For those of you lucky enough to have a 1D Mark IV, here as a follow-up to my review a few days ago is another tip.
Canon by default has the “Auto Light Optimizer” set to “ON”, and this is a custom function you may well miss.
If you shoot RAW (as you really ought to), go into custom functions II, function 4, and take that off zero (0=”standard” Auto Lighting Optimizer” setting) and turn that to custom setting 3 (“Disable”).
What does ALO do to your RAW image? Nothing. And you shoot RAW. So why does it matter? Here’s why.
If you set ALO to ON, your camera will, where necessary, apply “fill light” to the data that comes from the sensor, and use the result to make its little embedded JPG. That will make dark areas lighter.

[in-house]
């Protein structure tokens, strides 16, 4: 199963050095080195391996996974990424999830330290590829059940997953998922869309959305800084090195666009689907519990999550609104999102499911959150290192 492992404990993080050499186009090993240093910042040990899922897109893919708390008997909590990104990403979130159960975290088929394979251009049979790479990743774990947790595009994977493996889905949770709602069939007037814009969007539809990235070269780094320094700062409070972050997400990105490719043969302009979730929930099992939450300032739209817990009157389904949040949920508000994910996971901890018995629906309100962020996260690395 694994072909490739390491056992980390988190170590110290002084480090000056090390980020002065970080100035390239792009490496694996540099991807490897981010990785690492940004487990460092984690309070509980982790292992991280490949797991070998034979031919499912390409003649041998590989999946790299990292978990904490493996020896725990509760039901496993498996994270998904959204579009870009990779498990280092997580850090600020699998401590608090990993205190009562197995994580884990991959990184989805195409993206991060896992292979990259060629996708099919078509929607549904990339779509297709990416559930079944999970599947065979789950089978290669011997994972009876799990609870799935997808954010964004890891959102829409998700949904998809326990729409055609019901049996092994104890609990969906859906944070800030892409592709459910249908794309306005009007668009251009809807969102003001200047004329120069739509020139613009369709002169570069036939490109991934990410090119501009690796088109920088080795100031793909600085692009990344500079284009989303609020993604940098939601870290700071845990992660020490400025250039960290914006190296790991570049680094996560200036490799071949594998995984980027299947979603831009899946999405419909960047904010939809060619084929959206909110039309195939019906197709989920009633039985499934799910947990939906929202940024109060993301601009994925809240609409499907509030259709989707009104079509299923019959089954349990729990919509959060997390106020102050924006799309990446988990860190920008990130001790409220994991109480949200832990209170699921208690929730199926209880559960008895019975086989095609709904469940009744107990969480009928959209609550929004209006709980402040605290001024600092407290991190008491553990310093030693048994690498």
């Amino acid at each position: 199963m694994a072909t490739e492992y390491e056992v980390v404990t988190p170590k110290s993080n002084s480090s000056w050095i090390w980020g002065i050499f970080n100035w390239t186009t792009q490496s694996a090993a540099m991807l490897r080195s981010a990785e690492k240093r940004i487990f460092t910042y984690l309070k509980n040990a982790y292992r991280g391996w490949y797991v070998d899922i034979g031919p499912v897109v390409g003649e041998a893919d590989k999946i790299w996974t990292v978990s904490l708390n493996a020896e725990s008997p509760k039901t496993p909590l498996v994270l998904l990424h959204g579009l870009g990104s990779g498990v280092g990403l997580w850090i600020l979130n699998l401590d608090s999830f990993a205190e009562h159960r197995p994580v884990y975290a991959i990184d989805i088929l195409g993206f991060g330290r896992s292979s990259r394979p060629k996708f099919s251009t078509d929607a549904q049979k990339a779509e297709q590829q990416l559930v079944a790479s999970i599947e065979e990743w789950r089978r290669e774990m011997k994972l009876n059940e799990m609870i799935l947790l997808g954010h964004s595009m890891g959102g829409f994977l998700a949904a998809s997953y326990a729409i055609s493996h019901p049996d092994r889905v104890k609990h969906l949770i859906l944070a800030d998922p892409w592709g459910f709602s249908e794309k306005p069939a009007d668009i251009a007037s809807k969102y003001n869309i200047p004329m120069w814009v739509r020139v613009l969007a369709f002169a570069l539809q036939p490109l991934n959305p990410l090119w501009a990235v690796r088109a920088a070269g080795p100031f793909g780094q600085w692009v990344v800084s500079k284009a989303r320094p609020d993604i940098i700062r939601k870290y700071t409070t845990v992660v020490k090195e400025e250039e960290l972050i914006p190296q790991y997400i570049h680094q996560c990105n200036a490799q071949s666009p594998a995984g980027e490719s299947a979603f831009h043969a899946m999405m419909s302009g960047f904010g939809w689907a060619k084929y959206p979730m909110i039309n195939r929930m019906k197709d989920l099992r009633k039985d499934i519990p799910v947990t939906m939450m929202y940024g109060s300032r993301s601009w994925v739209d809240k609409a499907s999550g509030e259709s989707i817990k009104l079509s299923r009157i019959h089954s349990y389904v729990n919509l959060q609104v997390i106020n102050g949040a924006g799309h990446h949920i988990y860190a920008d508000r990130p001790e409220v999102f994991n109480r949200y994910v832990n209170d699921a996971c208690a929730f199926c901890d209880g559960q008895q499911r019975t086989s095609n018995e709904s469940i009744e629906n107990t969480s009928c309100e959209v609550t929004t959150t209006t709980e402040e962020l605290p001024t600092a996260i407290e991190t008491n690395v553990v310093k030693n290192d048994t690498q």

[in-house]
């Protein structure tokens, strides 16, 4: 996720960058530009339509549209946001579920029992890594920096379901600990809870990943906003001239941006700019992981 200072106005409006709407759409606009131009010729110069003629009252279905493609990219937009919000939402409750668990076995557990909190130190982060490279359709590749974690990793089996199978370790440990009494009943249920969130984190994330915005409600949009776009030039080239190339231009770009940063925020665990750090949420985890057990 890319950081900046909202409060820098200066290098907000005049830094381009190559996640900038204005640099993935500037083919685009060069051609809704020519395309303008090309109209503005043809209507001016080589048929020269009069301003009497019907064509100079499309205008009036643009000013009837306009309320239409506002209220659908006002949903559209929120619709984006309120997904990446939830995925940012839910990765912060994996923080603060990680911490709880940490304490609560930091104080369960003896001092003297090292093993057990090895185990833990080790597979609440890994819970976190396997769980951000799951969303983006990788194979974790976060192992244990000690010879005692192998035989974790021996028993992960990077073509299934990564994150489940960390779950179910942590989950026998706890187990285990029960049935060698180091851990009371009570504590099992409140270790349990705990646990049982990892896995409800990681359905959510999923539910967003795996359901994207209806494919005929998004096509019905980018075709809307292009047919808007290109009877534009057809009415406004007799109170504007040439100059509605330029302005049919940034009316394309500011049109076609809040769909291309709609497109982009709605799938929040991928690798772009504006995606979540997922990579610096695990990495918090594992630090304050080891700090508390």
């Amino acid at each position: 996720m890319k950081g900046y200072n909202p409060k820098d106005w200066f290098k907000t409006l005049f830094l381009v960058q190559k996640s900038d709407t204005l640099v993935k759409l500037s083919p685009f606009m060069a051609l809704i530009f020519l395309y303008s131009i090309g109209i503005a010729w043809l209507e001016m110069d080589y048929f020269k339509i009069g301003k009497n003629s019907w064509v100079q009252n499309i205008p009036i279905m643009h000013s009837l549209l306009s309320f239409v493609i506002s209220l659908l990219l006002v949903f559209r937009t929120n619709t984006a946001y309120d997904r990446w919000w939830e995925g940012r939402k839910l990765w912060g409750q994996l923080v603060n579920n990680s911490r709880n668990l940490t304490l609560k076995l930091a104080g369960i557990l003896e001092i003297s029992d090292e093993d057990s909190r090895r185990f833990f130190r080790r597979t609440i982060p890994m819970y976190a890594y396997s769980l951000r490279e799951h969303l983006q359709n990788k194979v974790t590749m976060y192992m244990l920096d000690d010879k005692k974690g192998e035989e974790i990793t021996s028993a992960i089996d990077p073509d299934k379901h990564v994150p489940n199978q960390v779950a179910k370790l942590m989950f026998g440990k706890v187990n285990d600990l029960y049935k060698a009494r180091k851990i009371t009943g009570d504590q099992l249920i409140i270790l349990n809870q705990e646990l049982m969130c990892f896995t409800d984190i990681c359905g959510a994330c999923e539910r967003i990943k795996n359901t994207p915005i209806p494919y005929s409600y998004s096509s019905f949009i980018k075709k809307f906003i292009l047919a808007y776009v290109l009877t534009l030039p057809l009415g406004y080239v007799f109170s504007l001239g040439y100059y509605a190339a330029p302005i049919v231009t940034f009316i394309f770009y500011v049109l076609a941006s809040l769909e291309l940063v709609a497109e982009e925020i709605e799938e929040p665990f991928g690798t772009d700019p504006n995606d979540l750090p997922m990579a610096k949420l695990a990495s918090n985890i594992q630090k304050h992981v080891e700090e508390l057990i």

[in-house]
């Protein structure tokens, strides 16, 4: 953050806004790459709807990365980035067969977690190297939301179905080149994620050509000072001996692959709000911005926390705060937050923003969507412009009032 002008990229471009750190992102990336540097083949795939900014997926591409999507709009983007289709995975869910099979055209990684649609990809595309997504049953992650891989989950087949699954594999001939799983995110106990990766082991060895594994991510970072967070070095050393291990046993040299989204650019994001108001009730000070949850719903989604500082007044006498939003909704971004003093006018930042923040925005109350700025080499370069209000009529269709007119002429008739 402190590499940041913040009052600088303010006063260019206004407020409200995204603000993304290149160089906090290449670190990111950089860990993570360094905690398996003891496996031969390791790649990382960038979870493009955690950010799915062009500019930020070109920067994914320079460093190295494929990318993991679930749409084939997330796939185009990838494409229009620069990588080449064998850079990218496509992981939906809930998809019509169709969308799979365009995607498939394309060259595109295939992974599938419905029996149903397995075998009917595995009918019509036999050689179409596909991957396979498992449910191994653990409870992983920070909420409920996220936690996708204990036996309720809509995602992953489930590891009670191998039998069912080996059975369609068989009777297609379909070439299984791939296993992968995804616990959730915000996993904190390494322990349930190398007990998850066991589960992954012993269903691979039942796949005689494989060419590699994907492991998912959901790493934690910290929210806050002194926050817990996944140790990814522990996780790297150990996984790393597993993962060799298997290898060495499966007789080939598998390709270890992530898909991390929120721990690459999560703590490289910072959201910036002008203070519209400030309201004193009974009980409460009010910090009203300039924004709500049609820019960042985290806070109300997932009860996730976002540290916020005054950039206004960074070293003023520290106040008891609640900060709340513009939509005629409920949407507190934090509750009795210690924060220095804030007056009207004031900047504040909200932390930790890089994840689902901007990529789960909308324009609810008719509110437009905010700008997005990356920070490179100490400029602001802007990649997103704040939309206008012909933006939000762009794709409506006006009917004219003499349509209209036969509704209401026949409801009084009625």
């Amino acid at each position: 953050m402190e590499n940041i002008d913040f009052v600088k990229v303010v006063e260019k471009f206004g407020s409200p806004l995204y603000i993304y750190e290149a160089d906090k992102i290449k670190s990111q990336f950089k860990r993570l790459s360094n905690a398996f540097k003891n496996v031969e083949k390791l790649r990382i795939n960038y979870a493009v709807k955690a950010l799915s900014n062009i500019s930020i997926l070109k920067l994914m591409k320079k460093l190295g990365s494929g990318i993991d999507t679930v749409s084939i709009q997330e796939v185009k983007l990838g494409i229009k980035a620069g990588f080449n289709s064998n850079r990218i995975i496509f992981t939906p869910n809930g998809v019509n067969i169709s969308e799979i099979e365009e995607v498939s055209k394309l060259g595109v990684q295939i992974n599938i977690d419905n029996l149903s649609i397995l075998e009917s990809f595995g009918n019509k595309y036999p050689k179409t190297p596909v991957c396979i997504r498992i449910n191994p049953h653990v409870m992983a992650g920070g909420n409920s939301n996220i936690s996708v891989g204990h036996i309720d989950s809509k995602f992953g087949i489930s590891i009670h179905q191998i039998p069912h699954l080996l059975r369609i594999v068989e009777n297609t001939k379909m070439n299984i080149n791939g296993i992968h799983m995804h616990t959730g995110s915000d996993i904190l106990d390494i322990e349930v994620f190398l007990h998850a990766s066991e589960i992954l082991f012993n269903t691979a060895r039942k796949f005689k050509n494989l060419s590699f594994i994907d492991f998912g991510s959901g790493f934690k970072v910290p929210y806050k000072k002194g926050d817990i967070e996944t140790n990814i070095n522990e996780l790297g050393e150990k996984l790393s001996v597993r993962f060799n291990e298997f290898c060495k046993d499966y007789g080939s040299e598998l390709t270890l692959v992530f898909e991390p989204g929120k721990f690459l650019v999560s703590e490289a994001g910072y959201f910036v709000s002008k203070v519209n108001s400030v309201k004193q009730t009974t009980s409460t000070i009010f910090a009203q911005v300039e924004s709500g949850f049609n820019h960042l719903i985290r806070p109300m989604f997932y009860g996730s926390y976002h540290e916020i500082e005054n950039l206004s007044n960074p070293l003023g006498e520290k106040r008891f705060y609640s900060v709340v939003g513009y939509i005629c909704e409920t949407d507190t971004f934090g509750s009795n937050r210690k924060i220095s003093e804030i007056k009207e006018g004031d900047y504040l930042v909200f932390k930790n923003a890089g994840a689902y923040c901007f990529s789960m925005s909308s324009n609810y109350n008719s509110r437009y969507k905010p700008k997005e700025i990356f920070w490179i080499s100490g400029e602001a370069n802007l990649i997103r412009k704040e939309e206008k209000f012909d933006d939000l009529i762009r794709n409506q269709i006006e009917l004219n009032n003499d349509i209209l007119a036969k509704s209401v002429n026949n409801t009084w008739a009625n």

And that little embedded JPG is what you see on the back of your camera.
So when you look, you will see a well-exposed picture. Happily, you shoot more. But in fact, unbeknownst to you, the actual data is darker. You may well be underexposing the dark areas of your picture! And like me. you wonder why when you import your image into Lightroom (which does not honour that same “fill light” setting) it looks so much darker than on the camera. Or rather, you wonder why the histograms are so different (you should probably not judge exposure just by the image on the LCD).
So when you turn ALO off, the camera no longer shows you an “enhanced mini JPG”; instead, it shows something closer to the real RAW image. And if that is dark, you can fix it by adding light, not by tweaking bits (which can add noise).
UPDATE: Chuck Westfall agrees. See the comment below.